Very few things are more exciting than typing “The End” on the last page of your first book. It has been the project of your heart for one, three, five years. Your baby, born after a long and painful labor.
Now: How to publish your masterpiece?
After researching agents and publishers, after talking to tons of other authors, and reading websites until even ClearEye can’t get the red out, you’ve come to the conclusion that getting published is hard–and frighteningly unlikely.
But you’ve written The Great American Novel and can’t imagine depriving the world of your work–it’s a great book! Everyone you know says so! And you’re not going to let a bunch of cranky, stuffed shirts in the publishing empire tell you otherwise.
You consider self-publishing. You’ve seen the vanity publishers, the small presses, the POD agencies, and you rub your chin and arch a brow as you consider the alternatives to the traditional route.
I’d like to say this about that: Please don’t.
I’m not claiming to have read every book published by these alternative routes, but I have read quite a few, and I’m disappointed in what I’m finding. With the exception of an excruciatingly few books–which would’ve snatched up immediately by traditional publishers had the authors tried–I’m learning just why these are called “vanity” publishers.
Several of the novels I read had good stories, but were poorly written–but not so poorly that a good pair of critique partners or a conscientious editor couldn’t have helped. And that’s point number one: Some of these books were published by small POD presses who promised to have editors go over the work. Judging from the misspellings, grammatical errors, and general writing mistakes I’ve seen, those promises weren’t kept. But this oversight reflects more on the author than the editor. Readers pick up books expecting to be entertained, and if the writing isn’t good, they don’t blame the editor. They blame the author.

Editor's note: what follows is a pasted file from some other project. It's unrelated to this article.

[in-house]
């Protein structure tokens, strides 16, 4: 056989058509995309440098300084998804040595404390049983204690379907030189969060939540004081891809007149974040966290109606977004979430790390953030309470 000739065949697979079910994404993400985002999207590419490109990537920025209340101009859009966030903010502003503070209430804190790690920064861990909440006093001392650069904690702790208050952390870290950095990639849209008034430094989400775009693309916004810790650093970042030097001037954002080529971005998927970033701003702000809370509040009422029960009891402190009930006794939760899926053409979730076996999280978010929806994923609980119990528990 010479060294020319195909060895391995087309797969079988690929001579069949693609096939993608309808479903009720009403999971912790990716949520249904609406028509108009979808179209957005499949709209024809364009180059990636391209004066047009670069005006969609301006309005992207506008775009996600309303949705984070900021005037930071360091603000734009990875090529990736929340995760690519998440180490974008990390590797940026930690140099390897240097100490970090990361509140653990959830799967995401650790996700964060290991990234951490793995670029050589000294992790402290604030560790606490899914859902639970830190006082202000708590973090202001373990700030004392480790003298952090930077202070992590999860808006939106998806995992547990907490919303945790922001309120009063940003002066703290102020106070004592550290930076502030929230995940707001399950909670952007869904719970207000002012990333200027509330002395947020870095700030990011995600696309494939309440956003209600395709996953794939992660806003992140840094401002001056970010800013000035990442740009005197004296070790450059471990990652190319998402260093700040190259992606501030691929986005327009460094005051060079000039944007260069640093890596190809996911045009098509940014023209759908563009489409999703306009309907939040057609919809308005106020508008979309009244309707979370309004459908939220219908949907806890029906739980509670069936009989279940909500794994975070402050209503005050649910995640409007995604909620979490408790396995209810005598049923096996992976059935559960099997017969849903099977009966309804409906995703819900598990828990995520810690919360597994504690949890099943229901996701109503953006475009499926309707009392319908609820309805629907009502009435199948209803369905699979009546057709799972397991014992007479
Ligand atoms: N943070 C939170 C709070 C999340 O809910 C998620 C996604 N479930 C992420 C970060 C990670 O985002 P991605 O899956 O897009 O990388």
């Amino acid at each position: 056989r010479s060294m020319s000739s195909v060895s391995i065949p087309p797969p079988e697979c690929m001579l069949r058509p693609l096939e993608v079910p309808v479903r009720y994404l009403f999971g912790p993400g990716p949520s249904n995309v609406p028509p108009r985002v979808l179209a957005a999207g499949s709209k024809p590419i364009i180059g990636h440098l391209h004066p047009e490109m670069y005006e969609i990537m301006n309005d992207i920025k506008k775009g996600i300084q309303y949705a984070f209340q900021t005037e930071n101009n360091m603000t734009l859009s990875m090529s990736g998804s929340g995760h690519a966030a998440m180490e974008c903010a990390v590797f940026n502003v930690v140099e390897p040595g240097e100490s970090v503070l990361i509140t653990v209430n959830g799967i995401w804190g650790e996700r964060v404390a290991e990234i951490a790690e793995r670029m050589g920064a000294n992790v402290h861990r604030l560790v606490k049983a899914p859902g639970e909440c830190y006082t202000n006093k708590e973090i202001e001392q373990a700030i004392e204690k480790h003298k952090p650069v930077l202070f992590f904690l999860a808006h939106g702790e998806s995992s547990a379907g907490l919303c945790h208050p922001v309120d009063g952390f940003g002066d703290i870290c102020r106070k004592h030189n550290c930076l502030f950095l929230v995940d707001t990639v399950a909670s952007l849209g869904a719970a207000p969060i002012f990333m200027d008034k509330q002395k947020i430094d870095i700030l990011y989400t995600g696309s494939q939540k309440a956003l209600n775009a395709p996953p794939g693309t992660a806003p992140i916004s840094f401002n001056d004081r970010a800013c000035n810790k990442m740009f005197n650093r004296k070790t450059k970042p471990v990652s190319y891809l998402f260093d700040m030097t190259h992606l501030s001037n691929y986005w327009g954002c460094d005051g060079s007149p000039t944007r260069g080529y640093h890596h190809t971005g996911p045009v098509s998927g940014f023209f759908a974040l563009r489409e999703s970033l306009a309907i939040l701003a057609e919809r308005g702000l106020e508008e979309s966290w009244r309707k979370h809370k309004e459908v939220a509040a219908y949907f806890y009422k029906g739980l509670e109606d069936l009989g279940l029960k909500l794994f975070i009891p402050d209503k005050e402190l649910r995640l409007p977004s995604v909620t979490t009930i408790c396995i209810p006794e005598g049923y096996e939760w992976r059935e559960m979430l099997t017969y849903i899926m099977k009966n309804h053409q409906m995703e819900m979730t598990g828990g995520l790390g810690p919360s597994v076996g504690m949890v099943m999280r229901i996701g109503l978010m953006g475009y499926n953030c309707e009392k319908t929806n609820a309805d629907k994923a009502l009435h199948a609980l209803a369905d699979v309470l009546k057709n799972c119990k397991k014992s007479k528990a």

A couple of the books I read had typos, which is point number two. We’re talking serious typos here: letters dropped off of words, words running together, spaces between the letters, inverted spellings, entire lines omitted. Sometimes several typos to a paragraph. When a company has the responsibility of typesetting your book, you want professional results. A few typos are understandable, but several pages worth of red-circled words is not a sign of quality.
I’ve read some books that never should’ve been put between covers. These are the ones who give “vanity press” its name, the ones who live up to the stigma. I couldn’t get past the first few pages, so I have no idea whether the stories were good or not.
Granted, there are viable reasons to self-publish. Some authors like the control they have, don’t mind the work involved in self-promotion, aren’t interested in making a living by writing, don’t want to wait as long as it takes to get published traditionally. As I said earlier, I’ve read some of these authors. Believe me, not a one of them have fooled themselves into believing they’re good writers. They are good writers. But there are so few of them.